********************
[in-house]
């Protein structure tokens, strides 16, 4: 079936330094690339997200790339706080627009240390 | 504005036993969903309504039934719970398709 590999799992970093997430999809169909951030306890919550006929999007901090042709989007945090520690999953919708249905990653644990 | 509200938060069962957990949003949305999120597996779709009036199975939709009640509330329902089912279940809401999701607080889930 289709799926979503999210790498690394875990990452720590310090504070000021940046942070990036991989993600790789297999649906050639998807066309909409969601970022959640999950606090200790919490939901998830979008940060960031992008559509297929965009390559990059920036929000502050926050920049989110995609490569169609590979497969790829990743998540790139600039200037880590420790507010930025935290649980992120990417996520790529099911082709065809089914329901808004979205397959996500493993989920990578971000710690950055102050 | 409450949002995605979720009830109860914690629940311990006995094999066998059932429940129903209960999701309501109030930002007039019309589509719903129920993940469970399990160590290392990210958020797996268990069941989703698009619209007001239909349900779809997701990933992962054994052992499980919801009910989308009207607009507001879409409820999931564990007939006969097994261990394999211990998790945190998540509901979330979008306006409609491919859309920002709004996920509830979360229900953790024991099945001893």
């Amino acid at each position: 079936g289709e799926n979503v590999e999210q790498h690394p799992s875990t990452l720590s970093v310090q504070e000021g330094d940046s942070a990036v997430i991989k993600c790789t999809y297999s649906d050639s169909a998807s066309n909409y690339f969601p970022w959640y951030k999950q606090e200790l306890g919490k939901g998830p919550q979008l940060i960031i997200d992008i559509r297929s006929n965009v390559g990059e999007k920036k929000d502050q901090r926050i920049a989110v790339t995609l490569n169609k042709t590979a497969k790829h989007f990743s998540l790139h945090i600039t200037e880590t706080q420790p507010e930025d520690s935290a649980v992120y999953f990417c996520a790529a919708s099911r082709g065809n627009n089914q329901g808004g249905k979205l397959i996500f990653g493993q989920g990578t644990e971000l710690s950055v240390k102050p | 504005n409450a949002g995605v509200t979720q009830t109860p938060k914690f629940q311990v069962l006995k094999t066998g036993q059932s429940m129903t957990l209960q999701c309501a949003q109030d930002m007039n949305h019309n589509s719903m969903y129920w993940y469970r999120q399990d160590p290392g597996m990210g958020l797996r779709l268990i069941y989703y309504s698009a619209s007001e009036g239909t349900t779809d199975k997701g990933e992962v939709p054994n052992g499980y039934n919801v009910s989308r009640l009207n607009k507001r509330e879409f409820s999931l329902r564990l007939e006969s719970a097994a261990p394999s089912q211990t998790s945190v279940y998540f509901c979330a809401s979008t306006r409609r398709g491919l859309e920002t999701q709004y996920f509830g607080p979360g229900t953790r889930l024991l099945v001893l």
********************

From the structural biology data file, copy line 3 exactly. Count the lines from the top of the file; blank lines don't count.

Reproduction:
């Amino acid at each position: 079936g289709e799926n979503v590999e999210q790498h690394p799992s875990t990452l720590s970093v310090q504070e000021g330094d940046s942070a990036v997430i991989k993600c790789t999809y297999s649906d050639s169909a998807s066309n909409y690339f969601p970022w959640y951030k999950q606090e200790l306890g919490k939901g998830p919550q979008l940060i960031i997200d992008i559509r297929s006929n965009v390559g990059e999007k920036k929000d502050q901090r926050i920049a989110v790339t995609l490569n169609k042709t590979a497969k790829h989007f990743s998540l790139h945090i600039t200037e880590t706080q420790p507010e930025d520690s935290a649980v992120y999953f990417c996520a790529a919708s099911r082709g065809n627009n089914q329901g808004g249905k979205l397959i996500f990653g493993q989920g990578t644990e971000l710690s950055v240390k102050p | 504005n409450a949002g995605v509200t979720q009830t109860p938060k914690f629940q311990v069962l006995k094999t066998g036993q059932s429940m129903t957990l209960q999701c309501a949003q109030d930002m007039n949305h019309n589509s719903m969903y129920w993940y469970r999120q399990d160590p290392g597996m990210g958020l797996r779709l268990i069941y989703y309504s698009a619209s007001e009036g239909t349900t779809d199975k997701g990933e992962v939709p054994n052992g499980y039934n919801v009910s989308r009640l009207n607009k507001r509330e879409f409820s999931l329902r564990l007939e006969s719970a097994a261990p394999s089912q211990t998790s945190v279940y998540f509901c979330a809401s979008t306006r409609r398709g491919l859309e920002t999701q709004y996920f509830g607080p979360g229900t953790r889930l024991l099945v001893l």